Deputy Transport Minister Phong Chiwanan met with coastal and city authorities from Pattaya, Sattahip, Sriracha and Koh Sichang at the Discovery Beach Hotel Sept. 23 on plans for “cooperation to maintain water safety.”
Despite its grandiose name, the “marine safety zone” offers no new protections or regulations for ocean-going travelers.
Deputy Transport Minister Phong Chiwanan meets with coastal and city authorities to promote plans for “cooperation to maintain water safety.”
The laws are already on the books. They simply aren’t being enforced. At the public meeting, the minister urged local authorities to do their jobs more prudently and check boat seaworthiness, the availability of safety gear, and increase punishments for violations.
As always, of course, actual enforcement of the rules will be the responsibility of the government, district chiefs, mayors and marine police. And that, Phong implied, has been the problem.
A long-running issue, safety issues have seen a resurgence in recent months with two major and several minor boating-related accidents that have cost the lives of three tourists and injured - some critically - dozens more.
On Aug. 28, two Chinese tourists died and eight were injured when their speedboat crashed into an anchored longtail boat off Bali Hai Pier. The boat driver, now arrested, steered his twin-engine craft too close to the empty glass-bottom boat, snagging its anchor line, causing it to smash into the longtail and eject half the passengers.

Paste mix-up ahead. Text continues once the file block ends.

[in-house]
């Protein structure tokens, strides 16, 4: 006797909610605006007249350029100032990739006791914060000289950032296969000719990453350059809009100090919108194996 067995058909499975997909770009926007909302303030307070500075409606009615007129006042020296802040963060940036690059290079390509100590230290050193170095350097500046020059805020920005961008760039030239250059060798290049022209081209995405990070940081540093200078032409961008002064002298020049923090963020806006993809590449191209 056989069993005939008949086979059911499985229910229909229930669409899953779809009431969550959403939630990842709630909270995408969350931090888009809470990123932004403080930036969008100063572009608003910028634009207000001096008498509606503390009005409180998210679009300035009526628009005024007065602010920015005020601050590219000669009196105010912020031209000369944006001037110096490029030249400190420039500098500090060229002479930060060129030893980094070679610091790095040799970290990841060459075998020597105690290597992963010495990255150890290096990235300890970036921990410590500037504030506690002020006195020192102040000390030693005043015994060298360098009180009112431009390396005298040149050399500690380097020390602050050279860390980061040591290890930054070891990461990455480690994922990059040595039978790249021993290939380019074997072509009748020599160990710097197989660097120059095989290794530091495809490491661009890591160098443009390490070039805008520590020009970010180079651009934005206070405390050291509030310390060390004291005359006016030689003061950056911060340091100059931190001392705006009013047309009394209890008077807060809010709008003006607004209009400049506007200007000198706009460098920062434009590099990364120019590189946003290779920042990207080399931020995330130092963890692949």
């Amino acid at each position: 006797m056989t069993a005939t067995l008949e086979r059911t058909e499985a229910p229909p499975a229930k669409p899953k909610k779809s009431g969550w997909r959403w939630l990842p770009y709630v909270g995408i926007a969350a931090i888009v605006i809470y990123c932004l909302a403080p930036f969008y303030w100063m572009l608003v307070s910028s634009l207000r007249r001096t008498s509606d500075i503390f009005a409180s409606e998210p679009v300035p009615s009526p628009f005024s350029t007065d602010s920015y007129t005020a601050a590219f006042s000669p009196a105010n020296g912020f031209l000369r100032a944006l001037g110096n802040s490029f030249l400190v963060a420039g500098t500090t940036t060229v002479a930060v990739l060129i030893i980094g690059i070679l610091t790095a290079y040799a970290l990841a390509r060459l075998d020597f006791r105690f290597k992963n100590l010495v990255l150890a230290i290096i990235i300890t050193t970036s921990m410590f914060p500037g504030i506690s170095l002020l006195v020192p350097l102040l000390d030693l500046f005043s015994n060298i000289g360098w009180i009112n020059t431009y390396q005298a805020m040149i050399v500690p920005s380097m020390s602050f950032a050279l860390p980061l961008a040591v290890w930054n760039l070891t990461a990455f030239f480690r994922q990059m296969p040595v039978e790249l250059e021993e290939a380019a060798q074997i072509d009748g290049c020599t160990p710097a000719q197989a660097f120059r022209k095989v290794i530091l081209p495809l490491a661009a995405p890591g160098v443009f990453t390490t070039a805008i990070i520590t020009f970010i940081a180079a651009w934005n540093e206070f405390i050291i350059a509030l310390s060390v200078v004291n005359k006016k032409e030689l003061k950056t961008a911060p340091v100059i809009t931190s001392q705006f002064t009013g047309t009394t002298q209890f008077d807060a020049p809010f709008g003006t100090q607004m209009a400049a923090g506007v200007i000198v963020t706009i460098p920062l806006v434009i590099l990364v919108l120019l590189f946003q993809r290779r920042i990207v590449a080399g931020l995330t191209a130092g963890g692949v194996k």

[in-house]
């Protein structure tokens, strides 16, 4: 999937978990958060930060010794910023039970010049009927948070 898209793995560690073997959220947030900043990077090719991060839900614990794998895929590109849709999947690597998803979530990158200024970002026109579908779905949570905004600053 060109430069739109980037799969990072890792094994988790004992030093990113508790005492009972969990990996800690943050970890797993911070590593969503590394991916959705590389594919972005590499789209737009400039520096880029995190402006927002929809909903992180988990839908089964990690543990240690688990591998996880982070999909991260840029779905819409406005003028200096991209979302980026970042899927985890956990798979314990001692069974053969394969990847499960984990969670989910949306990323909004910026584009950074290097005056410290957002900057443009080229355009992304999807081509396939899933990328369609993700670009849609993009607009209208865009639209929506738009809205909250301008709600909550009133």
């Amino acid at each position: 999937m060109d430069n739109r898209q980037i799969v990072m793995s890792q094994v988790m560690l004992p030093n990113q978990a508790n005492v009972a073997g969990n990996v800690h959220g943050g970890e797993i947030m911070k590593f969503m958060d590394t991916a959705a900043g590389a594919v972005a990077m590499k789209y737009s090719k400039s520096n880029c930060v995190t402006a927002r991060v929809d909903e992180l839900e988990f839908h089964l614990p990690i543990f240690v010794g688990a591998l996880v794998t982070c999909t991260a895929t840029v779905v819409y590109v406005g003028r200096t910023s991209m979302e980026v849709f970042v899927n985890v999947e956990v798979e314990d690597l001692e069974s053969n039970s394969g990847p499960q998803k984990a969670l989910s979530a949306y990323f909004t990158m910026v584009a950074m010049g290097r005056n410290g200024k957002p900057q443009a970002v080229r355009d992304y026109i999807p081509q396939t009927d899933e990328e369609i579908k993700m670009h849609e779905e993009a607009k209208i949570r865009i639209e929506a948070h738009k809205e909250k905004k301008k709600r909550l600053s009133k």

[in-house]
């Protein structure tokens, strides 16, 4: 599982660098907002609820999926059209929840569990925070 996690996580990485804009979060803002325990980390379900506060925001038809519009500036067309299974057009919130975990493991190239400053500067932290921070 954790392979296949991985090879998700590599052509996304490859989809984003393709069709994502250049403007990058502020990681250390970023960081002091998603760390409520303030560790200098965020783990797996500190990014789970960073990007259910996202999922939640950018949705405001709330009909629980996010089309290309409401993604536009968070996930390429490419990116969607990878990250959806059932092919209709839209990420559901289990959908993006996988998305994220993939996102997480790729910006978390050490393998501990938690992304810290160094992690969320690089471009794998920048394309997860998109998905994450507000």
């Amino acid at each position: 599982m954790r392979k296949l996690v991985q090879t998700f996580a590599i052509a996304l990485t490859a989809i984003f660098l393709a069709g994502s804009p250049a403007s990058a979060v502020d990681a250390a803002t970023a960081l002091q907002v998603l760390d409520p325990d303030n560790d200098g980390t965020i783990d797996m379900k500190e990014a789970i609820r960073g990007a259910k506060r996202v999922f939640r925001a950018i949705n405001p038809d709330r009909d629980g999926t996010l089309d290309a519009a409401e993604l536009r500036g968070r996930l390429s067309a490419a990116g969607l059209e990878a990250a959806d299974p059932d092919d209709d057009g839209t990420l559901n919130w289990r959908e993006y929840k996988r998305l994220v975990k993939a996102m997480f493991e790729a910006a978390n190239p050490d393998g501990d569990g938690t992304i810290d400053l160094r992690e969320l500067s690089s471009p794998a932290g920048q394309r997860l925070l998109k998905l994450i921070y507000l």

A Polish woman was killed by a speedboat propeller in January in Jomtien Beach and a Thai taxi driver swimming in Najomtien had his throat cut by a boat prop in May. And in April, 18 South Korean tourists and two guides were hurt in a speedboat collision off Koh Larn. One victim had to have part of his leg amputated.
Since April, local officials have held numerous press conferences to announce new marine-protection centers and regulations, but little has come of it. Phong’s appearance in Pattaya seems aimed at spurring some actual results, as the parade of dead and maimed tourists is taking a toll of Thailand’s tourism industry.
Phong blamed accidents on two main causes: drivers and seaworthiness. With nearly every accident in recent years, officials have found that captains have driven recklessly, been speeding, sped through high-risk areas and overcrowded their vessels. As for seaworthiness, unlicensed boats or vessels in bad repair have too often been involved in accidents.
Marine officials, Phong said, are not doing enough to catch these violations before they cause accidents.
Marine Department officials pointed fingers at Chonburi’s governors of Pattaya, Sattahip, Banglamung, Koh Sichang and Sriracha, saying they’ve been given powers to inspect boats as well. Under the new plan, Marine Department officers will tutor local law enforcement on proper inspection routines.
Sornsak Saensombut, Marine Department director-general, said training will cover general regulations, supervising, maintaining and controlling waterborne traffic; integrating public- and private-sector efforts; creating awareness of safety issues; and reforming laws to be consistent with development.